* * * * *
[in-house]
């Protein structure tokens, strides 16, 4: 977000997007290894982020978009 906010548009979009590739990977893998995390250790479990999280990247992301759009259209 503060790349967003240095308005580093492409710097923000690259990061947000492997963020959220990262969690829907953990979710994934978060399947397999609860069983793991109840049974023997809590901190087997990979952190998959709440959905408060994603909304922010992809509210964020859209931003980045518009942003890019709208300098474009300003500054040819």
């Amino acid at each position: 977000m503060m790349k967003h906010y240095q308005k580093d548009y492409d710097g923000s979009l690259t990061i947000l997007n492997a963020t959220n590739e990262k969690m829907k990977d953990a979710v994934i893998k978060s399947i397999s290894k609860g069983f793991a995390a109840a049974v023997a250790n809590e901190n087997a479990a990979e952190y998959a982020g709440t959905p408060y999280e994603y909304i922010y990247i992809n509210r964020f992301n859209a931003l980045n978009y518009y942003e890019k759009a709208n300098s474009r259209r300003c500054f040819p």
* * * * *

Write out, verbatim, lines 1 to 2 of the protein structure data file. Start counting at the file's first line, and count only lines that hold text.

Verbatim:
[in-house]
């Protein structure tokens, strides 16, 4: 977000997007290894982020978009 906010548009979009590739990977893998995390250790479990999280990247992301759009259209 503060790349967003240095308005580093492409710097923000690259990061947000492997963020959220990262969690829907953990979710994934978060399947397999609860069983793991109840049974023997809590901190087997990979952190998959709440959905408060994603909304922010992809509210964020859209931003980045518009942003890019709208300098474009300003500054040819």